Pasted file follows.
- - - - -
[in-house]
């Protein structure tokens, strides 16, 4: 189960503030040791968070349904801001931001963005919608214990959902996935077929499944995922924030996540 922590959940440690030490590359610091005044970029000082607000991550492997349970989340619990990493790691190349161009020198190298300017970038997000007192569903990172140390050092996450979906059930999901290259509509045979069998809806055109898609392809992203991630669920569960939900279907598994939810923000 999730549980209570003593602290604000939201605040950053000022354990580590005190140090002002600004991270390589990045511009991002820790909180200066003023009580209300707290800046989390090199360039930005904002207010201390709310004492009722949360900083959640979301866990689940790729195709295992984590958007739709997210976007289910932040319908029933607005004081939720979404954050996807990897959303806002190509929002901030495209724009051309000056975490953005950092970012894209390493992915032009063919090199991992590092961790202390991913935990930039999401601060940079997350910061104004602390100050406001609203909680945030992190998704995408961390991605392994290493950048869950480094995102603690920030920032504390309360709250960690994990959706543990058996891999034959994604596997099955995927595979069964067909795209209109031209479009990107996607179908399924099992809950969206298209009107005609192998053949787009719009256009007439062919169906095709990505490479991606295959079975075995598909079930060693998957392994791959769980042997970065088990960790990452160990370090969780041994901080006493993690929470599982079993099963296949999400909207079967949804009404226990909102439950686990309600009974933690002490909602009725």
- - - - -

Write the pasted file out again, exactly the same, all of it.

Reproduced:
[in-house]
């Protein structure tokens, strides 16, 4: 189960503030040791968070349904801001931001963005919608214990959902996935077929499944995922924030996540 922590959940440690030490590359610091005044970029000082607000991550492997349970989340619990990493790691190349161009020198190298300017970038997000007192569903990172140390050092996450979906059930999901290259509509045979069998809806055109898609392809992203991630669920569960939900279907598994939810923000 999730549980209570003593602290604000939201605040950053000022354990580590005190140090002002600004991270390589990045511009991002820790909180200066003023009580209300707290800046989390090199360039930005904002207010201390709310004492009722949360900083959640979301866990689940790729195709295992984590958007739709997210976007289910932040319908029933607005004081939720979404954050996807990897959303806002190509929002901030495209724009051309000056975490953005950092970012894209390493992915032009063919090199991992590092961790202390991913935990930039999401601060940079997350910061104004602390100050406001609203909680945030992190998704995408961390991605392994290493950048869950480094995102603690920030920032504390309360709250960690994990959706543990058996891999034959994604596997099955995927595979069964067909795209209109031209479009990107996607179908399924099992809950969206298209009107005609192998053949787009719009256009007439062919169906095709990505490479991606295959079975075995598909079930060693998957392994791959769980042997970065088990960790990452160990370090969780041994901080006493993690929470599982079993099963296949999400909207079967949804009404226990909102439950686990309600009974933690002490909602009725």